Russ Randall's remarks reminds me of this, one of the most extraordinary moments of my life when I met the Bishop from the Sudan while on my way to the cafeteria at the Lambeth Conference in Canterbury. I will never, ever forget that and he's not kidding. Russ knows, he's been there. There is no greater champion for the Sudan that Russ (well, there are - Faith McDonnell comes to mind as well) but Russ has been there, consistently, year in and year out. He knows what he speaks. But will Virginia listen?
So tonight we have news that Bishop Lee is retiring early to save the diocese money, we have some resolutions that seem to have a swelling of support but diocesan bishops who know that if you turn the ship too fast it will capsize (and we might maintain that in turning it has all ready hit the iceberg), and we have a line of credit of $4 million of which $2.5 million is all ready spent and the rest is expected to be spent without any credible payback in sight but for some hopeful someday when the real estate market is restored. It appears the deficit matches the interest payments on the line of credit, but we'll see if that's so tomorrow.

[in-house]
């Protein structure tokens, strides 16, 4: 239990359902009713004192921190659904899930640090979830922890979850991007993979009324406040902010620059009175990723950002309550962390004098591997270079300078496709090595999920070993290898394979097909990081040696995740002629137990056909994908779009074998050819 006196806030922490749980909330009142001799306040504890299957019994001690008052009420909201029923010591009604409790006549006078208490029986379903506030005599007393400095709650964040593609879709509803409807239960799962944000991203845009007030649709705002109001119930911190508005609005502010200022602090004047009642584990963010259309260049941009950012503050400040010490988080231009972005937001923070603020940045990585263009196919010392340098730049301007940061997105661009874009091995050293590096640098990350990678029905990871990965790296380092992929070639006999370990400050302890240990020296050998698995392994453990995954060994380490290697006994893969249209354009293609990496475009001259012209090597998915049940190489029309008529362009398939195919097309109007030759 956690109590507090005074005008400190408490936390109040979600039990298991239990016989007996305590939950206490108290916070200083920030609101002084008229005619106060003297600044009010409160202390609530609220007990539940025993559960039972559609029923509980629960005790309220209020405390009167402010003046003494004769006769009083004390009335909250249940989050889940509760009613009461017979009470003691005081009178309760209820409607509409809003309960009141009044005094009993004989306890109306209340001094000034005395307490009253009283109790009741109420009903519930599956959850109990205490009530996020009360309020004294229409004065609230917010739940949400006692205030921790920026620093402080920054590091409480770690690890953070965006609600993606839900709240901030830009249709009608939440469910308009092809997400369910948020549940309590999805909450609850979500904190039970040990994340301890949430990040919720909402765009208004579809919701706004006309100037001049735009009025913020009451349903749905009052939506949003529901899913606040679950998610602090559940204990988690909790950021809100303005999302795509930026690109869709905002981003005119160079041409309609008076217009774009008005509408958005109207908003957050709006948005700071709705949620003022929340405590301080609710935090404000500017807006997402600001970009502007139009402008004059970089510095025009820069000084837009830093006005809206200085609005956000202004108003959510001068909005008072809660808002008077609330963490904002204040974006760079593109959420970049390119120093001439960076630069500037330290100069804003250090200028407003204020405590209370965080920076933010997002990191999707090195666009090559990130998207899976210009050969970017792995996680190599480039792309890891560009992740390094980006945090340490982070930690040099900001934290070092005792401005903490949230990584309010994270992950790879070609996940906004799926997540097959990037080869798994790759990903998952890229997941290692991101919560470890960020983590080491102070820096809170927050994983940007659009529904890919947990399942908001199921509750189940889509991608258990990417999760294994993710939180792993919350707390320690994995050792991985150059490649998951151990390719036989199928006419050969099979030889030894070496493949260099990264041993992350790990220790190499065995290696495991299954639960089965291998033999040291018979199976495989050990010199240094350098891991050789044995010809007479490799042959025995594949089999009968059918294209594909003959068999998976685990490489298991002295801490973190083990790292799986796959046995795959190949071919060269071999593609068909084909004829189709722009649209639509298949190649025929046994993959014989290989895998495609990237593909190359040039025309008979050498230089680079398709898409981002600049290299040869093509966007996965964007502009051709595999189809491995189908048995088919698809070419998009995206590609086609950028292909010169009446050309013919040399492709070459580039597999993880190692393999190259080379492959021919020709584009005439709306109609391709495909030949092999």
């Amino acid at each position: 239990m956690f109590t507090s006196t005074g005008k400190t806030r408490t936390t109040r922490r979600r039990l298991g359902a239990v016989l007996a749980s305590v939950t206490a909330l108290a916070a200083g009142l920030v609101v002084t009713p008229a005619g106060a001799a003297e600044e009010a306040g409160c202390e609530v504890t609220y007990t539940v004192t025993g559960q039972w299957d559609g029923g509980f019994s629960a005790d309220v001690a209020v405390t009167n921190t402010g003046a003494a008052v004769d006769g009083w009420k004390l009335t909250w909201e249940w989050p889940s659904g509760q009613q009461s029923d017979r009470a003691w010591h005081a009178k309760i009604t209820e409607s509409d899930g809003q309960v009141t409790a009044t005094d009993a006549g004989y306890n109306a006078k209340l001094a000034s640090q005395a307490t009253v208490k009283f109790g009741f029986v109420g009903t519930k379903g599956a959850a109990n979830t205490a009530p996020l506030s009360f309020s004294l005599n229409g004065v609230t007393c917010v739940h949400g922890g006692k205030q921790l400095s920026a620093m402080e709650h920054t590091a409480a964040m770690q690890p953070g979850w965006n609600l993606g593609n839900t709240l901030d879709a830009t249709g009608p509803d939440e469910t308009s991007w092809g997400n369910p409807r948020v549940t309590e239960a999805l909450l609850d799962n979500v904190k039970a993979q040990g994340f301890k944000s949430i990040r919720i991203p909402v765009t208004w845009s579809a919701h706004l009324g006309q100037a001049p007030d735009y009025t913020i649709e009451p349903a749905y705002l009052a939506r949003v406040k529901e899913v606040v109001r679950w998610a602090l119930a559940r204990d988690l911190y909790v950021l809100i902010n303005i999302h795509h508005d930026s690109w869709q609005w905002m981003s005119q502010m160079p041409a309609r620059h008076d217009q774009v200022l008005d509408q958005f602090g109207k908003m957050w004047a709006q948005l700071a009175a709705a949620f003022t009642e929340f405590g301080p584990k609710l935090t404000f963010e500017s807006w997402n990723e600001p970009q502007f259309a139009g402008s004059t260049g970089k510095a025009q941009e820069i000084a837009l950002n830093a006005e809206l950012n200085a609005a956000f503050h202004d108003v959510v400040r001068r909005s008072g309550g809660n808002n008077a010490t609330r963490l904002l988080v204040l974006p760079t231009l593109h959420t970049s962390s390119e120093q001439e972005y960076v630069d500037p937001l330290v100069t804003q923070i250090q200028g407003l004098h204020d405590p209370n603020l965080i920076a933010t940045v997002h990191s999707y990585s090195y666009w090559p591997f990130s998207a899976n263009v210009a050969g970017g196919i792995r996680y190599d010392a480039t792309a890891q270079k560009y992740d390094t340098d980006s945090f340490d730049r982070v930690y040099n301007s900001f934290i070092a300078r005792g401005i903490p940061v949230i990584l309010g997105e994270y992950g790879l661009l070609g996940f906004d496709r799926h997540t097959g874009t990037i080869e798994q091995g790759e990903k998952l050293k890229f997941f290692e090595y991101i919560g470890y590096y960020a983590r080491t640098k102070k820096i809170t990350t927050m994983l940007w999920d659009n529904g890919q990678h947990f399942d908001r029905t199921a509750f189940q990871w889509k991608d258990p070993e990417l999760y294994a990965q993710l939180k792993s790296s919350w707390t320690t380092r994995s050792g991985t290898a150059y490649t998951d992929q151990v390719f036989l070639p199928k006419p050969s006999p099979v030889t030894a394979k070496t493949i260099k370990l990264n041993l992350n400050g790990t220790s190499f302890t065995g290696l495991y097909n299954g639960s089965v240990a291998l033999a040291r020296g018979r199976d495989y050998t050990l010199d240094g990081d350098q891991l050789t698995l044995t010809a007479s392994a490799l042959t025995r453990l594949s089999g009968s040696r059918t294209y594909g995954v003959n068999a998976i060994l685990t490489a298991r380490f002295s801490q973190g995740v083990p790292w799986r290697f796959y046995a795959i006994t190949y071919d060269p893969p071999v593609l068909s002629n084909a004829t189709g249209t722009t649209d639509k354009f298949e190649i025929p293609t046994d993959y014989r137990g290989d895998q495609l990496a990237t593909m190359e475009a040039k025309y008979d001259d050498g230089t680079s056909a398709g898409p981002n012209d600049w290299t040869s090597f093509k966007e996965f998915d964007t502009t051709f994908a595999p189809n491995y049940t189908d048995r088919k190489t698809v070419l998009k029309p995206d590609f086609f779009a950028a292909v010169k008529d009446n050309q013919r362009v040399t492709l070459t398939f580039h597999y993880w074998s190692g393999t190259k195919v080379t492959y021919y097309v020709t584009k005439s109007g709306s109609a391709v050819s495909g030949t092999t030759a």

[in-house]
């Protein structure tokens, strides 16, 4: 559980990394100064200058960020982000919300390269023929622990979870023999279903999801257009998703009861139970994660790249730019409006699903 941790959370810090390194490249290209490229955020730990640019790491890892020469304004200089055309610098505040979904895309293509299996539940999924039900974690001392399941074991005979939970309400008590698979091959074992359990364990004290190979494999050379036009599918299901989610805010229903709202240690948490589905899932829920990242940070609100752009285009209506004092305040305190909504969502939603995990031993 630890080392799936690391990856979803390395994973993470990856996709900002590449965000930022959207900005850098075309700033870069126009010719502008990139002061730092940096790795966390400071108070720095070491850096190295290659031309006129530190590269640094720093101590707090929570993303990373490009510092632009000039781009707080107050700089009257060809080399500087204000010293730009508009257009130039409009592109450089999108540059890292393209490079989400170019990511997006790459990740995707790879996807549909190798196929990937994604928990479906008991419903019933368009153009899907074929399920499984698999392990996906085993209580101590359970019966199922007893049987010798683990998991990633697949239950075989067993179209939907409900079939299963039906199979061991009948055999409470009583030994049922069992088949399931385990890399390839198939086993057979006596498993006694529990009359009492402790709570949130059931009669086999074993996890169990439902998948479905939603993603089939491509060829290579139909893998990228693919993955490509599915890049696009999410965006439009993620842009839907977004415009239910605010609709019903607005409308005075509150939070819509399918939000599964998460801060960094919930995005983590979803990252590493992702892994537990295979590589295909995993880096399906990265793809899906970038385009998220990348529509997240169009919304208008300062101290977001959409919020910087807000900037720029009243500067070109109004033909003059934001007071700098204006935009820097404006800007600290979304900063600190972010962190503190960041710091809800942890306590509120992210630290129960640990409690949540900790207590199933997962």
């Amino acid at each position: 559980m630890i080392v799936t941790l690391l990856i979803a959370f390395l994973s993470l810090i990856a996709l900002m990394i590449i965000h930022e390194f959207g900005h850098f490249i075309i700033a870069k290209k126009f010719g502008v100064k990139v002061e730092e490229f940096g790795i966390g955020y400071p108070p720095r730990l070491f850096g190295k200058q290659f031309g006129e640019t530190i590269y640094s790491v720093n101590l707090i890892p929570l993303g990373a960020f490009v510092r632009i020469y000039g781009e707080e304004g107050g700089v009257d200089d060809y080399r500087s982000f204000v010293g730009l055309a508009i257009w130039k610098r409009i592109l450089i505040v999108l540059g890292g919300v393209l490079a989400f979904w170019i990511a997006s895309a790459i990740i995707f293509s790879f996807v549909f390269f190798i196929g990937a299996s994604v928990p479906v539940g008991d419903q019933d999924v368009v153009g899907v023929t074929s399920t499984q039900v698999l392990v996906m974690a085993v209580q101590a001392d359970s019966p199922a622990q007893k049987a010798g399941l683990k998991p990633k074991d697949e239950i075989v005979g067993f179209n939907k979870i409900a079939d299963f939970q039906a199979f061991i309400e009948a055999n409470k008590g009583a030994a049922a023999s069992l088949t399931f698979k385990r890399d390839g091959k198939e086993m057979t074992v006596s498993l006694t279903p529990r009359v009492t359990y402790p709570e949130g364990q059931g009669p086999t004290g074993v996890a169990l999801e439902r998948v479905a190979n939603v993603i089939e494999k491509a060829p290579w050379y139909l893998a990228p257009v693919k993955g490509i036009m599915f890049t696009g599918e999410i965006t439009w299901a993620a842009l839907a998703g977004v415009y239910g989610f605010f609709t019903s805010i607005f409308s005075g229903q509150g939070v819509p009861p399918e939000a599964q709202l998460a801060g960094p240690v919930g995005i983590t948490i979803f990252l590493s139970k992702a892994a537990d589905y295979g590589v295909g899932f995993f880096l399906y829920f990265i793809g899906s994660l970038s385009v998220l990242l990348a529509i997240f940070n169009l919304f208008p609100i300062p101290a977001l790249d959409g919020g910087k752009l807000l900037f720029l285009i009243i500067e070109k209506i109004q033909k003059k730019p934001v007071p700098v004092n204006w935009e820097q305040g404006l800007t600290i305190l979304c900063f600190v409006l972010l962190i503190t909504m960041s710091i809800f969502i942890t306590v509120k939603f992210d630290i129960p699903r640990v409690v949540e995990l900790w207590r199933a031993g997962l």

There are two funds in great need - Shrine Mont and World Mission. I keep wondering if there is a much better way to be dealing right now (especially since one of the goals of the diocese's Windsor Commission was to maintain contact with the groups that have separated from the diocese, which we would think means the new province) then pouring millions into the lawsuits and instead stand-down and start negotiating, especially since the will of the diocese seems to be moving overwhelming in the direction of progressive political theology. Why can't we return to the Special Committee Report (which took years - years - to develop when we add it all up, the diocese basically appears to have started over again, only this time it's to deal with the progressives rather than the orthodox) and start negotiating? Why is the Beers/Sauls Strategy Scorched Earth Strategy the only deal in town? Why can't there be a Virginia Way?